• Solid colors look great in headshots.
  • If going with a pattern, keep it simple.
  • Start with a simple shirt or blouse and slowly add layers.
  • Bring a few changes of clothes to the shoot.
  • Make sure that ALL clothes are ironed and pressed before the shoot. Wrinkles in clothes are difficult to Photoshop out. Don’t expect that your photographer will be able to do this.
  • Bring a lint brush or roller with you to the photo session.
  • Don’t worry about shoes if you’re just getting a headshot. Be comfortable; if that means no shoes, go for it!

3. Hair

  • Bring a brush and some hair product (gel/hairspray) with you to the shoot to help calm flyaways. 
  • Start with your hair down and towards the end of the shoot put it up in a ponytail for a more casual look.
  • If you can afford it, consider hiring a hairstylist for the morning of the shoot.

4. Makeup and Face

  • When applying makeup, go for a natural look. Just enough to cover up any blemishes. 
  • Build up the makeup as you go. Add eyeshadow and darker lipstick later in the shoot.
  • Try not to use matte styles of makeup. It will dry out your skin.
  • Bring your makeup and moisturizer with you to the shoot in case your skin gets dry or you need touchups.
  • Bring lip balm or lip gloss with you to help keep lips looking soft.
  • The night before, brush your lips with your toothbrush to help get rid of any dead skin.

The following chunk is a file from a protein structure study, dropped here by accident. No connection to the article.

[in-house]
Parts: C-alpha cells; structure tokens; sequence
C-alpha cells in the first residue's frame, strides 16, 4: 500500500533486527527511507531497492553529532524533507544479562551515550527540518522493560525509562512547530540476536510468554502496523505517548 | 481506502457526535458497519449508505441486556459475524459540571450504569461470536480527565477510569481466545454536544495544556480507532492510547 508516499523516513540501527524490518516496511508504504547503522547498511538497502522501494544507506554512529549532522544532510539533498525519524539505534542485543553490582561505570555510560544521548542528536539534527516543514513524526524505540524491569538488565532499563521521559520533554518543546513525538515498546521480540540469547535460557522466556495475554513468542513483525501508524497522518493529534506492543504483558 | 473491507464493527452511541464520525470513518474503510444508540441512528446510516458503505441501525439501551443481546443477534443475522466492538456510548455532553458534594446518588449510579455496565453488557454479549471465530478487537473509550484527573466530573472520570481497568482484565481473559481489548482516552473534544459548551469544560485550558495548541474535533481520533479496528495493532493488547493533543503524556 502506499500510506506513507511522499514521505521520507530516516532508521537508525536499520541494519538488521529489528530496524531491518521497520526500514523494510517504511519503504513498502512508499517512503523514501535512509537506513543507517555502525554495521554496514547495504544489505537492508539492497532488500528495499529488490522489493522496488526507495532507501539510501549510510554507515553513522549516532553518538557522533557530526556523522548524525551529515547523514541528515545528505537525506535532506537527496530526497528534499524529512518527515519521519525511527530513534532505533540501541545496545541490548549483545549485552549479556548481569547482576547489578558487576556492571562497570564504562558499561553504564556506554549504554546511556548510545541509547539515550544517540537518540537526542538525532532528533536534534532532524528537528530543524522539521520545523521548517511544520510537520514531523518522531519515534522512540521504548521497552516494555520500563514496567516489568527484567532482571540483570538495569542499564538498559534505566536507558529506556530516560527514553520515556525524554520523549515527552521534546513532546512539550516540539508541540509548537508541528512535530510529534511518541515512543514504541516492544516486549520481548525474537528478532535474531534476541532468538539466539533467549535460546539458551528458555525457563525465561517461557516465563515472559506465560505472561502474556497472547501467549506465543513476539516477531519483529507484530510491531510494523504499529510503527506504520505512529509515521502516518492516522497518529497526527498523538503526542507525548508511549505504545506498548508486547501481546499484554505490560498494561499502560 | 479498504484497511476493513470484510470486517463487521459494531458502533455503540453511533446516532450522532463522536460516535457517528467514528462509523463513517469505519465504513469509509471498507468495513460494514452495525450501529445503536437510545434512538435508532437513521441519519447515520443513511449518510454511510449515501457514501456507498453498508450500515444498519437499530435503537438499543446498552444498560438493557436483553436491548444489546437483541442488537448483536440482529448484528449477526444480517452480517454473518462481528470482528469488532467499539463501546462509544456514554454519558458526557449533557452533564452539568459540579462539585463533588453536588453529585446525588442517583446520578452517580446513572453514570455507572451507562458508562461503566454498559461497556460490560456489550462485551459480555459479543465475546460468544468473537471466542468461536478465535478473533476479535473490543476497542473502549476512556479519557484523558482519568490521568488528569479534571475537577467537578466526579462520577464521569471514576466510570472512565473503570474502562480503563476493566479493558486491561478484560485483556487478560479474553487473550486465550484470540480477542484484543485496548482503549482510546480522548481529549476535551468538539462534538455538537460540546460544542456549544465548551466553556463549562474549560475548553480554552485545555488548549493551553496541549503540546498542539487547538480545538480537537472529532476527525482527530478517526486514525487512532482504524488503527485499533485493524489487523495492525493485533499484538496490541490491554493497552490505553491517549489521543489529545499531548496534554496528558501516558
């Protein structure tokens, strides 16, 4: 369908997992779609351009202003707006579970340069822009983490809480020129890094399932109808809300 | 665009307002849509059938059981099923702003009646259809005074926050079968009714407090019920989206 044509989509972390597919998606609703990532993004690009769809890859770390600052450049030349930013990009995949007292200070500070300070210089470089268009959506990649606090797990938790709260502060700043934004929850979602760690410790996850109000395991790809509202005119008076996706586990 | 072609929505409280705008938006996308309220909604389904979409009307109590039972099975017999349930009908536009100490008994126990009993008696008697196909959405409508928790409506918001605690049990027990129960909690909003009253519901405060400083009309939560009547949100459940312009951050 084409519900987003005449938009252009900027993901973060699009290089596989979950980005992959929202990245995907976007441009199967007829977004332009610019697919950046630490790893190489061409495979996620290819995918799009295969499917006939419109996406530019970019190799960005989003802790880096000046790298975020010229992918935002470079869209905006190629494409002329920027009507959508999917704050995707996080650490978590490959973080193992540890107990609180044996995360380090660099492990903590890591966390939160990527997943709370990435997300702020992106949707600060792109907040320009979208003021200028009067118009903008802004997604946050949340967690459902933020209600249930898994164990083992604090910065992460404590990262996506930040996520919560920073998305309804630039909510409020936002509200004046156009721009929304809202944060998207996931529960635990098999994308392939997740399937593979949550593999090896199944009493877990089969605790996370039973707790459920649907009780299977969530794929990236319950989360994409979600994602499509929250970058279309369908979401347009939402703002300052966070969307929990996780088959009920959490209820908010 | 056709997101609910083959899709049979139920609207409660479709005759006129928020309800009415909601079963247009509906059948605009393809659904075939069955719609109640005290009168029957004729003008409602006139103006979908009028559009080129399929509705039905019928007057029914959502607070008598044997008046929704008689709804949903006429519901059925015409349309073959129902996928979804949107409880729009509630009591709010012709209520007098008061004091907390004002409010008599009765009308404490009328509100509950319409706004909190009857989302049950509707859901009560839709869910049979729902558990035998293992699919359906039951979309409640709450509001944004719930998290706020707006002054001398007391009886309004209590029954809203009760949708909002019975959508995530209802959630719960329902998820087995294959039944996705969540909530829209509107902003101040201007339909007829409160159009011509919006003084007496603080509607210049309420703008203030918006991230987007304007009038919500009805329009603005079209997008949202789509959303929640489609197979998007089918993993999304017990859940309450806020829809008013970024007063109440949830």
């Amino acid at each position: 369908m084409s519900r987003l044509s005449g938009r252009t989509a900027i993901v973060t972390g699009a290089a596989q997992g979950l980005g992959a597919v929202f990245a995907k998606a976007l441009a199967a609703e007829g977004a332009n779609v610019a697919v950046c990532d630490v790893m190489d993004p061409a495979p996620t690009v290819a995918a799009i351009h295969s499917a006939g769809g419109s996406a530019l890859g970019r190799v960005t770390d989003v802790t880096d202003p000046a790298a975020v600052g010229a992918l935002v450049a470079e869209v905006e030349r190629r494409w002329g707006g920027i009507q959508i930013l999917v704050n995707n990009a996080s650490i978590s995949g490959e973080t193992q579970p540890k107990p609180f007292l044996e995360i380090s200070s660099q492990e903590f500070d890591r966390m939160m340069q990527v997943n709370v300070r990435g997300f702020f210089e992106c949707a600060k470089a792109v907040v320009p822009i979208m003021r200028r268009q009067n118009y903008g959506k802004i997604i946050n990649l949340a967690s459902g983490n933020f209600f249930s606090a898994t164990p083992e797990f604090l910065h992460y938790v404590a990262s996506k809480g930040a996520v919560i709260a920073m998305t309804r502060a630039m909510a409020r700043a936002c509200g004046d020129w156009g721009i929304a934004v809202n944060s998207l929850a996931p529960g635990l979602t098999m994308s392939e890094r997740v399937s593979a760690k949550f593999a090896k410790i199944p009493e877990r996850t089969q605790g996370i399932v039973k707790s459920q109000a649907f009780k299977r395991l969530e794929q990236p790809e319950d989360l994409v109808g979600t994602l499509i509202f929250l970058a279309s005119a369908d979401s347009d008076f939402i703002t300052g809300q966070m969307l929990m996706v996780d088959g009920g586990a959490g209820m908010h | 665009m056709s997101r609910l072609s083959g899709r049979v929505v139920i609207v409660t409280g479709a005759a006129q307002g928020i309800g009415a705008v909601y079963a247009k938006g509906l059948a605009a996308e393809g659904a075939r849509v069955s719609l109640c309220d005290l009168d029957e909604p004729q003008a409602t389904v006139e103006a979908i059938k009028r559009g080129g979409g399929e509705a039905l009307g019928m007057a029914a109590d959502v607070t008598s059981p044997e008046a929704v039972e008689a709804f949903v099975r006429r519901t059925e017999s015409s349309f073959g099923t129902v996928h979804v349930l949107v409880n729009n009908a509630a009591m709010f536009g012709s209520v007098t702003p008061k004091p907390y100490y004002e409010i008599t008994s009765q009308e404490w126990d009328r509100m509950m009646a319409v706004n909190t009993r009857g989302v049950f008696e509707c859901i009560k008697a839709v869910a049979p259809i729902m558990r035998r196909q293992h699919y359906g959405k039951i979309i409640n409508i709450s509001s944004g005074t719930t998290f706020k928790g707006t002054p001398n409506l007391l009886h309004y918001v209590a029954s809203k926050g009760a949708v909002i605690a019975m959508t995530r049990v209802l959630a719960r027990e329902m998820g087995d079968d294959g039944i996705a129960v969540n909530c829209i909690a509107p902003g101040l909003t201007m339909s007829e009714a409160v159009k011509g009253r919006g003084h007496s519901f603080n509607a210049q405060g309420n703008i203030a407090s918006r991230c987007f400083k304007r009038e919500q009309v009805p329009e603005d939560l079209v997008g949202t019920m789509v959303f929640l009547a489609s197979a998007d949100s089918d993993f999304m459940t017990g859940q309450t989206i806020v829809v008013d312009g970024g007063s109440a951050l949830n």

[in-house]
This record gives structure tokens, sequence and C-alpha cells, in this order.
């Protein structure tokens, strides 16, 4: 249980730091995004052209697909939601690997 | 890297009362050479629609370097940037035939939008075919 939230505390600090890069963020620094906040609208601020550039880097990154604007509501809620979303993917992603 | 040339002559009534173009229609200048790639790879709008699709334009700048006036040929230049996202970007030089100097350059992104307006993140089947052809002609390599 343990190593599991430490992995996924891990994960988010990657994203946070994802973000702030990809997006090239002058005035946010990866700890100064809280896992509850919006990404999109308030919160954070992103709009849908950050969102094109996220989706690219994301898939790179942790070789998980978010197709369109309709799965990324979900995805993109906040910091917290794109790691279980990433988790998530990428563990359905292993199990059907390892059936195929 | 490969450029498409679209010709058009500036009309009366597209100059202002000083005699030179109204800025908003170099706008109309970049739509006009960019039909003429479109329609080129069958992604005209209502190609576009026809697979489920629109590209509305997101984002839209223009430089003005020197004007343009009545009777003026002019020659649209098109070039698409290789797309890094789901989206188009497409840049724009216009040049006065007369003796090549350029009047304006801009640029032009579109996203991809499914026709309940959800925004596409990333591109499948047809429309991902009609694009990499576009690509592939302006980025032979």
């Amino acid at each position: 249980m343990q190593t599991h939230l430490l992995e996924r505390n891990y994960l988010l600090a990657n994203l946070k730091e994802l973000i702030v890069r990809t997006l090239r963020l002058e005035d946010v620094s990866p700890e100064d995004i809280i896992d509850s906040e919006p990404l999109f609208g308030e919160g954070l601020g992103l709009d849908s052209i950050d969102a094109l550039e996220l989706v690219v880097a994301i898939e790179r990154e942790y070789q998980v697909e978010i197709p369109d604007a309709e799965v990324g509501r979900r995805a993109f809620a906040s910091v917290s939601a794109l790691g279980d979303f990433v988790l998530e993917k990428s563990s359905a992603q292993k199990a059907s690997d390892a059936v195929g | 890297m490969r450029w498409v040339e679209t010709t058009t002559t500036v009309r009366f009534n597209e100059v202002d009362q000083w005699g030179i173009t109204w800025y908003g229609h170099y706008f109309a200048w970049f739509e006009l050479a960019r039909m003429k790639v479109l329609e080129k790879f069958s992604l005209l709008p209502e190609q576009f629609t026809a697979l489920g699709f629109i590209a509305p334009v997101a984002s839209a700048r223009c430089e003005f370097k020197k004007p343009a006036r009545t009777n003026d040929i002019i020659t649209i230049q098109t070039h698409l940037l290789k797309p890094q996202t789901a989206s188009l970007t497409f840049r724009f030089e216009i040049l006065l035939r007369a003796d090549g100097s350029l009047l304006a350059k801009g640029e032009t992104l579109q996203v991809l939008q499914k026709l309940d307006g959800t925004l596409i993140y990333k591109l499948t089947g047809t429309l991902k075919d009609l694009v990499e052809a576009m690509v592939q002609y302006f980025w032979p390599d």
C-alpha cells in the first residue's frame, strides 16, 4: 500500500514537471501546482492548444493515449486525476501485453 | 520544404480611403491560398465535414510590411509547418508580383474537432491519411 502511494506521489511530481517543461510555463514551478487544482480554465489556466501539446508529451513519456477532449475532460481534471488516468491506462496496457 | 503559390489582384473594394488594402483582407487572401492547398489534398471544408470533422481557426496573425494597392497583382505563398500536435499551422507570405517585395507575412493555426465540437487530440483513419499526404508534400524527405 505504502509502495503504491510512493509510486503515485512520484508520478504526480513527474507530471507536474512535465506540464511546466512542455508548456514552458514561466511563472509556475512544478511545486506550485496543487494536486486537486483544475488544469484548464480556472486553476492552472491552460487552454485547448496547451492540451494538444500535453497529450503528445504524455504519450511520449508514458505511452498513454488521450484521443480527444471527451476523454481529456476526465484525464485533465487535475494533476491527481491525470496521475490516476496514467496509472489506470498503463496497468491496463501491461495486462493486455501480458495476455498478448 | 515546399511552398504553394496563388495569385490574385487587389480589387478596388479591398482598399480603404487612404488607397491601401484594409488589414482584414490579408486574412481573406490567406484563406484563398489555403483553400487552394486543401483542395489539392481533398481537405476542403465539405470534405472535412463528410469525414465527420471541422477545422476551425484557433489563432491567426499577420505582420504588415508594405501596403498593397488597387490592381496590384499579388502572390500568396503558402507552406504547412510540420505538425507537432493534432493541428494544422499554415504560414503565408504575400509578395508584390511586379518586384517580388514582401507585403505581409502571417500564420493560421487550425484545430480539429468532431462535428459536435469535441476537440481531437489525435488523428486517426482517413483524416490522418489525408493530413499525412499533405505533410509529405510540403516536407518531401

• Don’t do any extreme beauty regimens right before your shoot (facial peels, tanning or extensive exfoliating). It may make your skin look irritated.
  • Get rid of any unwanted hair a few days before your shoot. Clean up brows and upper lip hair.
  • FOR MEN. Shave right before you leave for a shoot. A 5 o'clock shadow can’t be Photoshopped easily. Use cooling gel or aftershave to help with skin irritation.
  • Bring some oil-absorbing sheets to soak up any oil or sweat that might build up during the shoot. The studio lights can get pretty hot. Some great sheets are the Clean and Clear: Oil Absorbing Sheets. You can find them at any Wal-Mart or local drug store.
  • Leave your colored contacts at home and bring clear contacts with you. Colored contacts can look very fake in photographs. Bring eyedrops with you.
  • If you can afford it, consider hiring a makeup artist to do your makeup and stay with you during the shoot for touchups.

5. Practice Makes Perfect

  • Before the shoot, look at your face in the mirror and see what side you like better. Everyone has a good side, find yours. Remember though, a mirror will flip your face but the camera won’t, so the images might look a little different than you were expecting. 
  • If you have one eye that is visibly smaller than the other bring the side of your face with the smaller eye towards the camera. It will help reduce the difference between the two.